Several aspects of the current methods of analysis make troubleshooting a time consuming and economically inefficient process. First, wiring charts must be prepared for the specific HVAC system to be serviced, taking into consideration each of the various units used in the HVAC system. Because of the variety in type, size and manufacturers of units that might be used in an HVAC system, wiring diagrams must often be custom made for each HVAC system. Furthermore, as various components of the HVAC system are replaced over time, terminal configurations may change such that a previously prepared wiring diagram for a once-standard system no longer accurately depicts the as-modified system.

Second, even after the wiring diagram is prepared for a particular HVAC system, the wiring diagram must reflect the state of each control signal (i.e., energized or de-energized), depending on the operation of the HVAC system that is to be performed. For example, the control signals sent from a thermostat are different depending on whether the temperature in a conditioned space is warmer or lower than a pre-established set point. Thus, different terminals of the controls of the various units in the HVAC system may be energized or de-energized to send control signals for unit operation depending on the specific operation desired of the HVAC system. For each HVAC system, a different wiring diagram may need to be produced for every possible operation of the HVAC system, including every variation of heating, cooling, and fan speeds, by way of example only. Accordingly, even after a technician measures the control signals in a malfunctioning system and manually compares them to a wiring diagram, he must then make sure he has the correct wiring diagram for the particular HVAC system operation during which the measurements were taken.

Because technician skill varies widely, human error can also play a role in whether or not an HVAC system is properly analyzed and affect the time needed to subsequently troubleshoot a problem system.

Therefore, what is needed is an analysis tool that automatically generates a wiring diagram in view of known components in an HVAC system and generates and shows expected states in HVAC system operation to a technician. In addition, what is needed is an analysis tool that can detect and measure the status of various controls of the units in the HVAC system and automatically use those measured signals to compare expected HVAC system behavior for a given operation with the actual behavior of the HVAC system under consideration.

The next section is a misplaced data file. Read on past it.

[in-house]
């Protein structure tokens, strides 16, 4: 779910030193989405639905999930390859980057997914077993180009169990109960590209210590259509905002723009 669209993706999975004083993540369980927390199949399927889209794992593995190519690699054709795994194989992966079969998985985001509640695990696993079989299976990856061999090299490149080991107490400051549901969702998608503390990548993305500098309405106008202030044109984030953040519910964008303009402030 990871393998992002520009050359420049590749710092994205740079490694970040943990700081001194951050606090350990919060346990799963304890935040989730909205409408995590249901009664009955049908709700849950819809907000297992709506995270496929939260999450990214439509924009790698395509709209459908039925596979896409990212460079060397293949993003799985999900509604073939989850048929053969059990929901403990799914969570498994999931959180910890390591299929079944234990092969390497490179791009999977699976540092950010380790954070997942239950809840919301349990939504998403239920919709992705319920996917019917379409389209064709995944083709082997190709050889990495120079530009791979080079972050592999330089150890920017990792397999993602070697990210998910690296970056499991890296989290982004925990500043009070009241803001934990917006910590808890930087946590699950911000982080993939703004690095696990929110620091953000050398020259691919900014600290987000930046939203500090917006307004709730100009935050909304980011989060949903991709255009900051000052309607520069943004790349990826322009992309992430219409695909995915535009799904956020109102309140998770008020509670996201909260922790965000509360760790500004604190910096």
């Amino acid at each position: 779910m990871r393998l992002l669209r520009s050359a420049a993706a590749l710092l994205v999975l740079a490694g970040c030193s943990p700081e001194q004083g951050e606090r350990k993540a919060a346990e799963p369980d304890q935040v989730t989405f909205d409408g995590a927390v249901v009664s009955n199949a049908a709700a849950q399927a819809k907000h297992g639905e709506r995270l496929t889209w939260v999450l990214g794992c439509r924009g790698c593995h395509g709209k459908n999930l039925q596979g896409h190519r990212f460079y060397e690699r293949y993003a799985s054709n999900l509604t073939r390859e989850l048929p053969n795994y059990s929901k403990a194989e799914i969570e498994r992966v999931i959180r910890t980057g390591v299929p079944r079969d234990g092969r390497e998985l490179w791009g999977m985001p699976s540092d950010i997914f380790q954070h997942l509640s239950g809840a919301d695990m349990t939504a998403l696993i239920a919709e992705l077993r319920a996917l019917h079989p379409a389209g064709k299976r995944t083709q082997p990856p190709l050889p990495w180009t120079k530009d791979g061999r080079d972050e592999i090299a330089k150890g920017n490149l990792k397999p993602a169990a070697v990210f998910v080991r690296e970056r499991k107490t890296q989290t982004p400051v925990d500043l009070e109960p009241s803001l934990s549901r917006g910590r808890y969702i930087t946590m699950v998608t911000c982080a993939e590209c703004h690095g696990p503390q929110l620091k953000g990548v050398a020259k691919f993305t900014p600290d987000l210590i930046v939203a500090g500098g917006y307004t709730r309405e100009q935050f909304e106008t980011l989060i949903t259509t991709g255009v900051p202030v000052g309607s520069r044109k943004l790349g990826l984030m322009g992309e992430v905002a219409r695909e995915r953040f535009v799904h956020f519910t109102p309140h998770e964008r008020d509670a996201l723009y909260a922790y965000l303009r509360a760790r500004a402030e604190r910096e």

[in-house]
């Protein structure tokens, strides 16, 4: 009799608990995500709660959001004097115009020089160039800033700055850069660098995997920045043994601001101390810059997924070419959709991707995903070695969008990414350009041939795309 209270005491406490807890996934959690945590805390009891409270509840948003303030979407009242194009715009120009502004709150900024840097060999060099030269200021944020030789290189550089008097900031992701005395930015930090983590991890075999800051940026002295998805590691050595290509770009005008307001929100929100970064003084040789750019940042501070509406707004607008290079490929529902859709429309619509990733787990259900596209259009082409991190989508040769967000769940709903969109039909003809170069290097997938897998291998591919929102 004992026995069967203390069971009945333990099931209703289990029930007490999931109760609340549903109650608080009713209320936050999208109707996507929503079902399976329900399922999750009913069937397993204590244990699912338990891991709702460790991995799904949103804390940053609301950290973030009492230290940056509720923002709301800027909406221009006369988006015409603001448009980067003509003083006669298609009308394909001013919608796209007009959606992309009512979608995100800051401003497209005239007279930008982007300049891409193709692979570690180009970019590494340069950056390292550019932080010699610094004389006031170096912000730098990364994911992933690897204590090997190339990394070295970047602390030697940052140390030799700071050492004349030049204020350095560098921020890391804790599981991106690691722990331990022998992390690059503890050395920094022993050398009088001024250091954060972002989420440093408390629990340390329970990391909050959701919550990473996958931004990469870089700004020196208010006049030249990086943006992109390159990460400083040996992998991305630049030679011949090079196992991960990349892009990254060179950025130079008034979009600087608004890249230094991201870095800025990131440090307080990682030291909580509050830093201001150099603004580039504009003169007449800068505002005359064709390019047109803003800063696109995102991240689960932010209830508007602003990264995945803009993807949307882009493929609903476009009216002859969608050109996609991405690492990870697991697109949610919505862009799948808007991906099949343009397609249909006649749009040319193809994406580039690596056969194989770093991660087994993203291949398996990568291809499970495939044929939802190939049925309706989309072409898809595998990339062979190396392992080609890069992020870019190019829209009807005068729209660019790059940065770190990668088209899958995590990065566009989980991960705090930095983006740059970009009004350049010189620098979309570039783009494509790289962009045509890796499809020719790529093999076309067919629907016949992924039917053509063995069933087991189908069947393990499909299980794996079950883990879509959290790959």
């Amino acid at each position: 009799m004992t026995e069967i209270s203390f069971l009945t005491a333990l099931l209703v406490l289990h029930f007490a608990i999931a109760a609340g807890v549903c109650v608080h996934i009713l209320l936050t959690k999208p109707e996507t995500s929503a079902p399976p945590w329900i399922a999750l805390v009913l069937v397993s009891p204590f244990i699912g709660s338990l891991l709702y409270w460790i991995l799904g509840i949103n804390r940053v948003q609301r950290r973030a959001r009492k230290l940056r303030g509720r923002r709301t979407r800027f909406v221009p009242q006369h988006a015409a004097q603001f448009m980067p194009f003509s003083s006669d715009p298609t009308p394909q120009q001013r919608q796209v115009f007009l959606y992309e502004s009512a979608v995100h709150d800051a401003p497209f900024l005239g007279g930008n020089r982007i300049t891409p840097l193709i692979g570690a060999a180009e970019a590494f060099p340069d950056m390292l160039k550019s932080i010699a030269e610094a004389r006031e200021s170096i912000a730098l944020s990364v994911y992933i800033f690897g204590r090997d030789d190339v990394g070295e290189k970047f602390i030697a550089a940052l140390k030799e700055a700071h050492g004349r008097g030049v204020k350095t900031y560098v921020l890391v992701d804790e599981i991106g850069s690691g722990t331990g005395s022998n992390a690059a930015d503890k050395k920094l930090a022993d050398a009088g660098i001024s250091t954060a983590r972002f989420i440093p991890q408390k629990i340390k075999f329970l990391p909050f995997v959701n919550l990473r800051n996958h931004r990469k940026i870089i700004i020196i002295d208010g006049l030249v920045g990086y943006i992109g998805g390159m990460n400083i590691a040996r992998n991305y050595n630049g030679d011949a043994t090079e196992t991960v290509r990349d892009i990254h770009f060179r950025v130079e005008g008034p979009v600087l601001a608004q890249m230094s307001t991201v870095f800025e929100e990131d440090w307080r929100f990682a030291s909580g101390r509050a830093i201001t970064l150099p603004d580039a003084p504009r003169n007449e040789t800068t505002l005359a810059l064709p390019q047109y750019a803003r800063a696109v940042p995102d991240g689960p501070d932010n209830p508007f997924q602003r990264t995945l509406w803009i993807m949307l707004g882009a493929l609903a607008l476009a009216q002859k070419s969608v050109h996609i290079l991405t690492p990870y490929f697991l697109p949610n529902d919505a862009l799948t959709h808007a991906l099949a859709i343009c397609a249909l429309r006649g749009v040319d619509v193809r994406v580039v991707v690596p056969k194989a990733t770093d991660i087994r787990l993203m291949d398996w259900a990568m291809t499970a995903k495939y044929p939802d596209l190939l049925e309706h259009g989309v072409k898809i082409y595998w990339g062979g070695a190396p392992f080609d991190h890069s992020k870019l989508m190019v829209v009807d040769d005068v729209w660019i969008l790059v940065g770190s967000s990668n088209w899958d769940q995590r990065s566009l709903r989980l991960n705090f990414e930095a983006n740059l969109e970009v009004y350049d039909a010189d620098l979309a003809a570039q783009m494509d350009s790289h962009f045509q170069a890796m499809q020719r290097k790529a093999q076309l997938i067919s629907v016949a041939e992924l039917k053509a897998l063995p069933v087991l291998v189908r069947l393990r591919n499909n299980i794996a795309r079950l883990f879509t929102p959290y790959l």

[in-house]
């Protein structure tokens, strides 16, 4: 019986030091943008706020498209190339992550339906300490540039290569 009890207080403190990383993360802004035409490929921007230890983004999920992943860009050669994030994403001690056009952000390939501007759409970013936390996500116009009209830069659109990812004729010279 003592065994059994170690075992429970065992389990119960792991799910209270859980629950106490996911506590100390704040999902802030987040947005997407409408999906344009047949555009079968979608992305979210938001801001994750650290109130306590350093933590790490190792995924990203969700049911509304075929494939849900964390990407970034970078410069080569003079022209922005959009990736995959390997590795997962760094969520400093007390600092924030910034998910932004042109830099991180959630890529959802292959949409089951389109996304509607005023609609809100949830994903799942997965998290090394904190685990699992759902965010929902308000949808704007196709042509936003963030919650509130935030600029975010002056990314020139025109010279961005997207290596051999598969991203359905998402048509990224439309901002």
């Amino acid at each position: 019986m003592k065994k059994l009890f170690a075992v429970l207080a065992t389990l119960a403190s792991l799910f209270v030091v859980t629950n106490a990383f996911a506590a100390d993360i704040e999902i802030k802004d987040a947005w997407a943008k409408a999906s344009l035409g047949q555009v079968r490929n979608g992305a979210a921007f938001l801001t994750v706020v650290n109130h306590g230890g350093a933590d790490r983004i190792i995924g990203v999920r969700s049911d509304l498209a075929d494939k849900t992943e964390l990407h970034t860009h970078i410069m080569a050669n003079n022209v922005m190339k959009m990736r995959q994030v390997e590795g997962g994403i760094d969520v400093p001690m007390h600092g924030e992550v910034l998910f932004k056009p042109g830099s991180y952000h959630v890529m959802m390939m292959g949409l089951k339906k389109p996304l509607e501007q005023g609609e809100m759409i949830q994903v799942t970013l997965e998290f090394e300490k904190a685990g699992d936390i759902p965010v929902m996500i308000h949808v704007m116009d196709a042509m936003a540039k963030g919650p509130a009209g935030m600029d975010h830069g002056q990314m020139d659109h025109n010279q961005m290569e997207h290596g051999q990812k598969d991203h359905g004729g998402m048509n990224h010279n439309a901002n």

SUMMARY OF THE INVENTION

One embodiment of the present invention is directed to an analysis tool for an HVAC system. The system analysis tool comprises a processing machine, a database storing information on about each of a plurality of HVAC components, means for inputting information on at least one HVAC unit in an HVAC system, a memory device having a software program executable by the processing machine, the software program being configured to identify and access information pertaining to the at least one HVAC unit in the HVAC system from the database and generate a wiring diagram for the at least one HVAC unit using the accessed information from the database, and a display device to display the generated wiring diagram for a user to analyze the HVAC system.

Another embodiment of the present invention is directed to a method for dynamically analyzing an HVAC system. The method includes receiving information identifying components in an HVAC system, accessing information pertaining to the identified components of the HVAC system from a database of HVAC component information, calculating expected system behavior for at least one operational state of the HVAC system using information accessed from the database, communicating with the HVAC system to determine an actual behavior of the HVAC system, comparing the calculated expected system behavior with the received actual system behavior generating a wiring diagram for the identified components of the HVAC system using the information accessed from the database of HVAC component information and the comparison of the calculated system behavior with the actual system behavior, and displaying the generated wiring diagram.

Still another embodiment of the present invention is directed to a software product comprising instructions embodied on a computer readable medium and executable by a microprocessor. The software product executes the steps of receiving information identifying components in an HVAC system, accessing information pertaining to the identified components of the HVAC system from a database of HVAC component information, calculating expected system behavior for a plurality of operational states of the HVAC system using information accessed from the database, receiving communications from the HVAC system to determine actual system behavior, comparing the calculated expected system behavior with the received actual system behavior, generating a wiring diagram for the identified components of the HVAC system using the information accessed from the database of HVAC component information and the comparison of the calculated system behavior and the actual system behavior, and displaying the generated wiring diagram.

One advantage of the invention is the ability to prepare wiring diagrams on site, after the actual components of the HVAC system are known.

Another advantage of the invention is that expected system conditions are automatically calculated for operational states of the HVAC system represented in the wiring diagram.